Other considered titles
My Worst Nightmare
Worst Night Ever
Oh. My. God. Last Night

A disclaimer before I begin. No one was hurt and therefore in the grand scheme of events that can occur during our travels in the outback this was inconsequential. And yes, we are already aware of all of the deadly creatures and assorted threats possible during remote travel.

My sister, Eliza flew from Brooklyn to travel with us for three weeks. We were incredibly excited to see her and eager to give her a taste of our travel experience.

After a day picking her up and getting organized in Adelaide we headed northwest to show her a bit of the desert before heading to the beach.

We settled on an evening in Kingoonya, which is about 40 kms off the Sturt Highway and positioned us to travel due south to explore the Eyre Peninsula. It was evident after a long day in the car that this was not her idea of a vacation. Packed car. Long driving days. Long stretches of nothing but desert scrub. After driving all day, we pulled up off a dirt road to a camp site. I was enthusiastic about the flushing toilets, but apparently the otherwise barren landscape didn’t translate to a great find.

We cracked open our cold beers in the 100 degree F (40 degree C) weather to discuss the days ahead. I was busy worrying that we had gone too far afield and the camping was a bit rough. I was reminded that our adventure is not everyone’s idea of fun. After a bit, we all settled in and I was starting to gain confidence that the plan was OK.
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We were all sitting around in our camp chairs waiting for our curried lentils from Smitten Kitchen (try this recipe… It’s fantastic!!) to finish cooking when a I spied a slithery brown friend approaching our camp. Like any experienced camper, I stood up on my chair and screamed “SNAKE!”

Before I tell the rest of the story, I must disclose a couple of things. First, I hate snakes. I have been terrified of them for as long as I can remember. My memory of my first nightmare of my life was snakes in the desert. In the weeks leading up to our departure, all of my anxiety was manifest in dreams where snakes appeared at my campsite. It’s a phobia. I get it. I’m not afraid of bugs. I am terrified of snakes. The second important thing for you to know is that it is relatively rare to see snakes. In the last 4 months on the road, we have only seen 3 snakes and 2 of them were from the car (though to be fair – one was a python that stretched across the length of the road- yikes!) On the whole, snakes aren’t interested in people and if you aren’t looking for them, they’re relatively easy to avoid.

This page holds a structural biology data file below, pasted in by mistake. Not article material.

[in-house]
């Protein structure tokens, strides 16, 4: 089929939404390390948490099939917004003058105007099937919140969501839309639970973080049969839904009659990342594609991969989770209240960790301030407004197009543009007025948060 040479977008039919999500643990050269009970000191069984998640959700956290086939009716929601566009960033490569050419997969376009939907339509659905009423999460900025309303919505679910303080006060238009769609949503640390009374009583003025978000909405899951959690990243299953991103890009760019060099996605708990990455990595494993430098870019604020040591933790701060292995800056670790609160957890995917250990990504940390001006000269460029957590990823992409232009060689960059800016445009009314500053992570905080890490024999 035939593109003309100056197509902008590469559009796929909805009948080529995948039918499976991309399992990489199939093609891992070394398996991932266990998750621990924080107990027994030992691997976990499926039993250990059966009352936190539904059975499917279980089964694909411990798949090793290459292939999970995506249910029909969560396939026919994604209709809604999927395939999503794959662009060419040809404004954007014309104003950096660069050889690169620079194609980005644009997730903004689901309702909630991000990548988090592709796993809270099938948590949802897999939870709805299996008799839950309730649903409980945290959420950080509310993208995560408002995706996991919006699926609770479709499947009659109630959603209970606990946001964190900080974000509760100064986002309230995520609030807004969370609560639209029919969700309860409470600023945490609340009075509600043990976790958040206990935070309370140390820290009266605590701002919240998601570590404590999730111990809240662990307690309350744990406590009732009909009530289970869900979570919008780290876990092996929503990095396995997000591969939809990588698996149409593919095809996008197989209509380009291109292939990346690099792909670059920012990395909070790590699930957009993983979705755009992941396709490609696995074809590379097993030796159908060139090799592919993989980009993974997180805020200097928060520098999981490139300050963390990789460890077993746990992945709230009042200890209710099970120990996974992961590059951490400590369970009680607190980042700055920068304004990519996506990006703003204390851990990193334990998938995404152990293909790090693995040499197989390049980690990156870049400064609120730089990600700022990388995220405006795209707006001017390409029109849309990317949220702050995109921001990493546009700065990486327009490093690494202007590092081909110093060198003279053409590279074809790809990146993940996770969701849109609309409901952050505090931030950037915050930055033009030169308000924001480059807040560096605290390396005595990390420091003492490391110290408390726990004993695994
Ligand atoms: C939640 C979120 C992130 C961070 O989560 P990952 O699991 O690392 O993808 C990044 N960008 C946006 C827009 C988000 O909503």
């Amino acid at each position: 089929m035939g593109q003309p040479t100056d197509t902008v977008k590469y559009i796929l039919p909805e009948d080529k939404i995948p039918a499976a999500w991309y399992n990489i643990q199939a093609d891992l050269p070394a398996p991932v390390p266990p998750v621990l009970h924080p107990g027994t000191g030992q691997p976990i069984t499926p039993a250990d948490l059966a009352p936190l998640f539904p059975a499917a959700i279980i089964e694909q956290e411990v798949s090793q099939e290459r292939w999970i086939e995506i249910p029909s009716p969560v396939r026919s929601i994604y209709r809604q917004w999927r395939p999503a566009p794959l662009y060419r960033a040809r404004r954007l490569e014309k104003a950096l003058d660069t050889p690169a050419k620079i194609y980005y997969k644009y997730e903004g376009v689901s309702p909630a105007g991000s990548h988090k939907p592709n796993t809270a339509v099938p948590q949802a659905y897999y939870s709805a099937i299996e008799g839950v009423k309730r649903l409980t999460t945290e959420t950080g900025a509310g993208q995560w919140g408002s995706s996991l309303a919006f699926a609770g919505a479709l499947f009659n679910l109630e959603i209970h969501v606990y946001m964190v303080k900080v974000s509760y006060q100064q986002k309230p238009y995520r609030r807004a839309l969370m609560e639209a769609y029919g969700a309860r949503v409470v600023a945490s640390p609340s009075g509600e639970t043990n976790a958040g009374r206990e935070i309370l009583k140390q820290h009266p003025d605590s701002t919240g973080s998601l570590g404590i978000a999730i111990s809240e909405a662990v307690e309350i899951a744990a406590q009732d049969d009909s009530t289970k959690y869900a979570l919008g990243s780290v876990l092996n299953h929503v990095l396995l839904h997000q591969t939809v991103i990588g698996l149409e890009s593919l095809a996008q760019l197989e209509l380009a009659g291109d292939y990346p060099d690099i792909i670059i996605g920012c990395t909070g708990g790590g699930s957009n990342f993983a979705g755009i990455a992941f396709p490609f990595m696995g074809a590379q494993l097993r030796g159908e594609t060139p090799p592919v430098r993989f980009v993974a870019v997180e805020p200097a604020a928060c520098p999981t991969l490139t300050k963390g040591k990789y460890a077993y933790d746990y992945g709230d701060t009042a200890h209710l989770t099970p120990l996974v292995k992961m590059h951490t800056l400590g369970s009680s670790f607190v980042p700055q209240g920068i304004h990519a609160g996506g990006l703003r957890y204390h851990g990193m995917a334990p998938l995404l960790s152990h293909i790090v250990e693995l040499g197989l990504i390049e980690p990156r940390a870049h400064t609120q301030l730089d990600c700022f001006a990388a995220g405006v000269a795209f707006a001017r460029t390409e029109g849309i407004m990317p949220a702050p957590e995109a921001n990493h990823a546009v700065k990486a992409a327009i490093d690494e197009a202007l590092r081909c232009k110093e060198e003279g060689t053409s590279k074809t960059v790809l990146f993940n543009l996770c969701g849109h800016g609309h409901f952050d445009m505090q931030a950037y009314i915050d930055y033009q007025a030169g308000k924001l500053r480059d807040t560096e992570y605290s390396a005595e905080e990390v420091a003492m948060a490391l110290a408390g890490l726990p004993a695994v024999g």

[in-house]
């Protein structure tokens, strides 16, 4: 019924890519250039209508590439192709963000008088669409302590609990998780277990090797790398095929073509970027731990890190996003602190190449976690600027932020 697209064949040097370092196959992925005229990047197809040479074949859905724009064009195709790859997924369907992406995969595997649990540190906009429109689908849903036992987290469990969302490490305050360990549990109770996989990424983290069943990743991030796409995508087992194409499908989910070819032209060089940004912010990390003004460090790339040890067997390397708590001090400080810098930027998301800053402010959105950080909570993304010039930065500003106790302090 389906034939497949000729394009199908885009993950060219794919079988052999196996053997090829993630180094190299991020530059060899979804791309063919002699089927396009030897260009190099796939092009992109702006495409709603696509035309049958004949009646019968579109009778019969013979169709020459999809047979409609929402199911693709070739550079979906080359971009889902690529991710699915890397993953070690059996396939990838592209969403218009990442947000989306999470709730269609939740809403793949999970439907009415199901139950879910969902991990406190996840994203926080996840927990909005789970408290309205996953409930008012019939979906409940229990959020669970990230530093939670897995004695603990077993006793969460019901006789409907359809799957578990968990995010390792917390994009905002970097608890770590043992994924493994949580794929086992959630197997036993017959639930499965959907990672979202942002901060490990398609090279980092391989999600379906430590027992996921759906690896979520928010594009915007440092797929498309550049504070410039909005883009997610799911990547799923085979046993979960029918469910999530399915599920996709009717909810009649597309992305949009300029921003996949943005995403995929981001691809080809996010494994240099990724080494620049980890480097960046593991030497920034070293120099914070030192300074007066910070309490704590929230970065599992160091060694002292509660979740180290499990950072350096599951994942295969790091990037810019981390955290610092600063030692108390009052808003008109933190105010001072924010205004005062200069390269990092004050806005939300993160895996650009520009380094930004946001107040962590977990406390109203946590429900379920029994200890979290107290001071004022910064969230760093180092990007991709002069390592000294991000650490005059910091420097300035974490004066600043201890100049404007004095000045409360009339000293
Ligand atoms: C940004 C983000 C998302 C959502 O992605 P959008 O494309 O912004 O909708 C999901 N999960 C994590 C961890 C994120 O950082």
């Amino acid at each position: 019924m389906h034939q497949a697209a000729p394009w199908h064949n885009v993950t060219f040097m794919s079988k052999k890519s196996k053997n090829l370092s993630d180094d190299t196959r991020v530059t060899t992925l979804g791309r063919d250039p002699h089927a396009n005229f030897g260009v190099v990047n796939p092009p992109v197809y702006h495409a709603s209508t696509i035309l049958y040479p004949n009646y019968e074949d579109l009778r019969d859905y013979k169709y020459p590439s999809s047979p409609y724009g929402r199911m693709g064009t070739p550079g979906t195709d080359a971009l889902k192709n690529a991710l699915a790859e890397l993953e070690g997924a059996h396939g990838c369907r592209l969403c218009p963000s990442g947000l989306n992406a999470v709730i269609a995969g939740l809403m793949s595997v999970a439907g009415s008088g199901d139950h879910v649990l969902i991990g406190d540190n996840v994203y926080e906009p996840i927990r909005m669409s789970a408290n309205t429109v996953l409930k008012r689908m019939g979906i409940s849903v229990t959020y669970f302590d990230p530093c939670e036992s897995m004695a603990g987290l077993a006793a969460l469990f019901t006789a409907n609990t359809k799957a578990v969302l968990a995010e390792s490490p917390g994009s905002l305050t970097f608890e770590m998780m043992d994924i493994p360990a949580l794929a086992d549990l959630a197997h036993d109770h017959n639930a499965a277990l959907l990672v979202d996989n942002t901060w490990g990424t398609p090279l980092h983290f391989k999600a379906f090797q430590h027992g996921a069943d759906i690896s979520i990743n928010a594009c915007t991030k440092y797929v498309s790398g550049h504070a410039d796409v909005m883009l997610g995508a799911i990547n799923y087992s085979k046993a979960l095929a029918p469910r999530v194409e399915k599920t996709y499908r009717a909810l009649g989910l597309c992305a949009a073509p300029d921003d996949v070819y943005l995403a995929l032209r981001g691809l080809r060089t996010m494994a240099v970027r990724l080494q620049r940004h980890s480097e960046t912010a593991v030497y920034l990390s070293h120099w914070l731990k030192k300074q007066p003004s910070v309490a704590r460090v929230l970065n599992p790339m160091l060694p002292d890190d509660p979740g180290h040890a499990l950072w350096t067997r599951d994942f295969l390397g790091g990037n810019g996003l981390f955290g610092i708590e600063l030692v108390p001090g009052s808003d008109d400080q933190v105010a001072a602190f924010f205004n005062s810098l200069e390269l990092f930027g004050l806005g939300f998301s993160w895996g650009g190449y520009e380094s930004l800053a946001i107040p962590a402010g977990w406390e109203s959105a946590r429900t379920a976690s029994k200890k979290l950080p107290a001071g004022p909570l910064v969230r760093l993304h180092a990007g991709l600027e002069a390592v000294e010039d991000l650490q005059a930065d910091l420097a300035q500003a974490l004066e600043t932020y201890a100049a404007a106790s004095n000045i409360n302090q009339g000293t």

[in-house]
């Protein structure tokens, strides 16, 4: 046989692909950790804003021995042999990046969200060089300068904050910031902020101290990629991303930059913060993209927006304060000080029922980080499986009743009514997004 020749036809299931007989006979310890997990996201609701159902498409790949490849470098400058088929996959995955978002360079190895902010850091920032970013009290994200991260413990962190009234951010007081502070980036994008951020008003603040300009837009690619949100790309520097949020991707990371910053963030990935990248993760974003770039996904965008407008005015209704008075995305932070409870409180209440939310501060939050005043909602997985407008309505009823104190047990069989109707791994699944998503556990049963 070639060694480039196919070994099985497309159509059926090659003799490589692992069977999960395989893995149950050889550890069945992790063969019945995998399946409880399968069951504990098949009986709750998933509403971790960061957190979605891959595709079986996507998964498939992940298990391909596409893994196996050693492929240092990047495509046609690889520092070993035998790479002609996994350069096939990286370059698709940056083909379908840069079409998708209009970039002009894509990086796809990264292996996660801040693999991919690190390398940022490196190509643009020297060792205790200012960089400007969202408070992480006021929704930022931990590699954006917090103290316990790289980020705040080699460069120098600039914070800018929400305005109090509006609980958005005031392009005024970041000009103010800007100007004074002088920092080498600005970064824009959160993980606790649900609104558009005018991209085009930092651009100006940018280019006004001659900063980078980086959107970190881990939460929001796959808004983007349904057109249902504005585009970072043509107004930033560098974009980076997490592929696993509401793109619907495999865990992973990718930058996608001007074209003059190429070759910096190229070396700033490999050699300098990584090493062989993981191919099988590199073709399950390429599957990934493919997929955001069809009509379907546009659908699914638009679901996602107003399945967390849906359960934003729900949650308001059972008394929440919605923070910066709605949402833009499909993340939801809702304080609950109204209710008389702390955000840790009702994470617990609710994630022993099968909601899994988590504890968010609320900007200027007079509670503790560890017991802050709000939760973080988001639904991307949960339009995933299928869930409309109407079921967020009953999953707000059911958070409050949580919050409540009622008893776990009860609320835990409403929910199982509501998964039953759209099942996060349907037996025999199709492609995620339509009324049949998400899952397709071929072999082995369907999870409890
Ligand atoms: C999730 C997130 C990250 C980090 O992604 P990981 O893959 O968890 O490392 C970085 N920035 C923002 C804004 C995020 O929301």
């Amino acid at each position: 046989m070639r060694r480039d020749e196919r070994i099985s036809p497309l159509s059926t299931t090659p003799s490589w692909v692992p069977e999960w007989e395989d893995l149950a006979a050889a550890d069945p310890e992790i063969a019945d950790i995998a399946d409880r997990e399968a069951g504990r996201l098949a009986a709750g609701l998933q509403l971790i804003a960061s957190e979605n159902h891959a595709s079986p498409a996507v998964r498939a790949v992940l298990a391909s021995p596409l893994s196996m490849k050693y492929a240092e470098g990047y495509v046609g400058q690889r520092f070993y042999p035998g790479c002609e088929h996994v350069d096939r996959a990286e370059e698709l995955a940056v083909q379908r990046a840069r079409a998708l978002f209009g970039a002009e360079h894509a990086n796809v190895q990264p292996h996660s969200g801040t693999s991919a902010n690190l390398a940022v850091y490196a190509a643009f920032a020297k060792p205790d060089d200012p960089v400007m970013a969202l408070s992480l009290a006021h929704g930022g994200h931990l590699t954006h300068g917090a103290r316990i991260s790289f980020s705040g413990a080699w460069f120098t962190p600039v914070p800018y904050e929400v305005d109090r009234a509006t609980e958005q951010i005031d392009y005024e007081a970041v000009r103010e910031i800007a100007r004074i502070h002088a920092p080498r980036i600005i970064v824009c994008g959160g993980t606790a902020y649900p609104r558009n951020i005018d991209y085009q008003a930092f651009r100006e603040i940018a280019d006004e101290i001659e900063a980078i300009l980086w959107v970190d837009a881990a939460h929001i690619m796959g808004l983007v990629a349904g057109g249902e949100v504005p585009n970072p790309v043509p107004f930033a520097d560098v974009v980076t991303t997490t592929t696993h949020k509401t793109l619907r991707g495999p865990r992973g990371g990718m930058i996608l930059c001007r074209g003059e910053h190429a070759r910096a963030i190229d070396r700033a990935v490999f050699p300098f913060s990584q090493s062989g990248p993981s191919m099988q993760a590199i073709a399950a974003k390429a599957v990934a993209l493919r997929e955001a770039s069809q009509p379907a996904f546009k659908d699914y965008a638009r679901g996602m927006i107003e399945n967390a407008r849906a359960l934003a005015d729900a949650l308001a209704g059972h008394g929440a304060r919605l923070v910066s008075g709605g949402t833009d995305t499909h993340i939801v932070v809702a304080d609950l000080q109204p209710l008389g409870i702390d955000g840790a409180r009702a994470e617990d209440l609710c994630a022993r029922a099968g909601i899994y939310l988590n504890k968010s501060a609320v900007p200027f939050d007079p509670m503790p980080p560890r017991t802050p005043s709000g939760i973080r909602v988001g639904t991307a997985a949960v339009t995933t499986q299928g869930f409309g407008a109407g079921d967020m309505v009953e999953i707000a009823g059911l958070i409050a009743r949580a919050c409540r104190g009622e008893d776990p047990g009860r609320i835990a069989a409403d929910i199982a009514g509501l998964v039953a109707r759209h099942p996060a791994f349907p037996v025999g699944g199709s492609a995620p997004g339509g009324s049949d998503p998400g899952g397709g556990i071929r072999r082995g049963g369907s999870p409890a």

So here we are. I’m standing on my chair. Liza is on her chair as is Finn, and Lake is watching the snake. I have tossed Jay the headlamp and asked him to track the snake to ensure that the snake continues it’s travels beyond our trailer and into the night. As we are eagerly awaiting confirmation that the first snake has departed, one of the boys screams “another one!”

The next several minutes unfold as only a nightmare can. One snake, then another one – longer! THEN ANOTHER! (Jay: they were clearly being drawn to the sweet smell of lentils wafting softly over the red gravel). So, now we have 5 snakes slithering amidst our campsite. I am pondering what level of stress could actually lead to my death on the spot. As the seventh snake twirled around her blue Dune camper chair, Miranda expires…..

But the saving grace that keeps me breathing is the overwhelming guilt I feel for putting my sister in this situation. Somehow the competing anxieties are offsetting each other enough to sustain my erratically beating heart. In the lead up to her visit, I repeatedly offered that any fear of encountering any of the awful Australian critters was theoretical but irrelevant possibility. Joke is on me. Luckily the boys are calmly observing and noting aloud the paths of the various reptilian visitors. One passed under Lake’s chair, for example.

I try inadequately to suggest this is an unusual occurrence as Jay whisks the kids into our tent. Liza and I scurry behind taking as few steps as possible to reach our canvas safe house. She announces she will not be sleeping in her separate tent tonight, as we see a brown fiend unfurl from beneath her tent fly.